Both-engine-out glide performance isn't accounted for and isn't a certification requirement (of any airplane that I'm aware of). Airliners have good glide performance as a happy side effect of design optimization for cruising at high altitudes.
What does have to be accounted for is single engine performance issues; things like departure performance with an engine failure at V1, single engine ceilings, etc. Gliding ability comes into it in a secondary way, in terms of what is called "driftdown". Driftdown is when you are forced to descend from a both engines cruising altitude to the single engine ceiling following an engine failure or shutdown when your power is cut in half, and could be thought of as "semi-gliding" or "power assisted" gliding performance.
Driftdown speeds are speeds to use to get the flattest descent with maximum continuous thrust on the good engine, and you may use these speeds where terrain clearance means you need to stay at high as possible for as long as possible. Driftdown performance is measured during certification for the purpose of providing data for the pilots in the QRH, but there is no minimum driftdown "flatness" or glide ratio requirement per se.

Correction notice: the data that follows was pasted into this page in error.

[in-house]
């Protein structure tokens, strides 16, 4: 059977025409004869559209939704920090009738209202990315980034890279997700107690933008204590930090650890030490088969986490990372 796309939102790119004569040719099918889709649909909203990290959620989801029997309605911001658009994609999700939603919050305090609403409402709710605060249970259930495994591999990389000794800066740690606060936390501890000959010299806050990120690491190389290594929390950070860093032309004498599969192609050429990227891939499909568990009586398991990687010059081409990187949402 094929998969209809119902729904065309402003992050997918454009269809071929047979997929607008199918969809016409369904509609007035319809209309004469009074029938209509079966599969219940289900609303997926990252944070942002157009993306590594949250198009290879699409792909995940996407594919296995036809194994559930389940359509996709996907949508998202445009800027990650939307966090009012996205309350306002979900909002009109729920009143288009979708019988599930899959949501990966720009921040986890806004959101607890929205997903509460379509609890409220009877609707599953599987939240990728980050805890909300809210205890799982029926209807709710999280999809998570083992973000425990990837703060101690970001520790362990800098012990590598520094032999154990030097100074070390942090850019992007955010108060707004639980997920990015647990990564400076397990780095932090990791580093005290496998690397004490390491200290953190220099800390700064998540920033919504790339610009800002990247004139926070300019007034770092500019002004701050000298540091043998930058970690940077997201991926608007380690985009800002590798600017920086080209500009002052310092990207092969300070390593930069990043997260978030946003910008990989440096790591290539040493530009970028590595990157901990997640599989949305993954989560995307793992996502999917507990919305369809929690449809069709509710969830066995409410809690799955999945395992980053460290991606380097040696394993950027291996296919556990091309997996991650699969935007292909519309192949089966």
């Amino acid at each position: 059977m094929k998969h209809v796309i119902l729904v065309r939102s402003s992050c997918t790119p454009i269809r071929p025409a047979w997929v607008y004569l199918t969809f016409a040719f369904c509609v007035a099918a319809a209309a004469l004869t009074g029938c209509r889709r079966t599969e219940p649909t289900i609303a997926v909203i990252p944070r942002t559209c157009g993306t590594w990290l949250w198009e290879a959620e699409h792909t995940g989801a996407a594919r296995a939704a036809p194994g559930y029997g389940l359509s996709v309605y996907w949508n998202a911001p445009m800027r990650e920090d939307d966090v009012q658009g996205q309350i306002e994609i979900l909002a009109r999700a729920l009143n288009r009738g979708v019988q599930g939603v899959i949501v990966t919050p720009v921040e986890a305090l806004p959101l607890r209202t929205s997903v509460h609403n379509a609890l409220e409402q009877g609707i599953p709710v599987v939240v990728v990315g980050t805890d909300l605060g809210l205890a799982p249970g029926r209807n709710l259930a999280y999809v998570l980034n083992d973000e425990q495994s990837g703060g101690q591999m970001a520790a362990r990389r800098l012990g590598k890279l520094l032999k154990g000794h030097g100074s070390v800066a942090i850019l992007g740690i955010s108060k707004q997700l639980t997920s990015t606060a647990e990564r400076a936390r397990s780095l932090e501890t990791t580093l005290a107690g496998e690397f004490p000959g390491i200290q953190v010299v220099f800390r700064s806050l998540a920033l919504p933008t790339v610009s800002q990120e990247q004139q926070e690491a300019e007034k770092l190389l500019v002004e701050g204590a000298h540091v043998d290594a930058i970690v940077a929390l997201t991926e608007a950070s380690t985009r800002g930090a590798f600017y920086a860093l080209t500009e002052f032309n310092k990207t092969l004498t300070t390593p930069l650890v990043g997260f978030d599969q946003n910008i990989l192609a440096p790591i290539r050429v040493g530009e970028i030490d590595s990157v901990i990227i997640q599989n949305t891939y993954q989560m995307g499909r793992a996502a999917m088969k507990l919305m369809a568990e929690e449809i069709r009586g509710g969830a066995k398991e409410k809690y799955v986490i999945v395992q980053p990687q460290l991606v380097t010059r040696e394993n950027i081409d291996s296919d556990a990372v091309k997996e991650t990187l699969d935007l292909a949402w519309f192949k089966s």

As far as designing around geared TFs, well, the effects are what they are, and since nobody makes feathering fan blades, you are stuck with whatever the drag penalty is. A windmilling GTF is going to have more windmilling drag than a direct drive TF. But a direct drive TF has more windmilling drag than a traditional turbojet. So what did the manufacturers do when TFs came out?
They made allowance for the differences, and maybe an airliner would need somewhat more thrust from a given engine in TF form, all else being equal, to accommodate the higher windmilling drag of a failed engine on the other side, compared to the same airplane with pure turbojets. The drag penalties are not as bad as windmilling propellers, and don't necessitate radical solutions like feathering fan blades.
Geared TFs just take the same problem a little farther, but still get away without needing things like feathering fans (which would have killed the entire GTF concept) by making sure the thrust reserve is there to deal with a windmilling fan. But if a GTF equipped airplane ends up with a both-engines-out glide ratio of 12:1 instead or 14:1 because of the drag of its super-size fans, that's neither here nor there.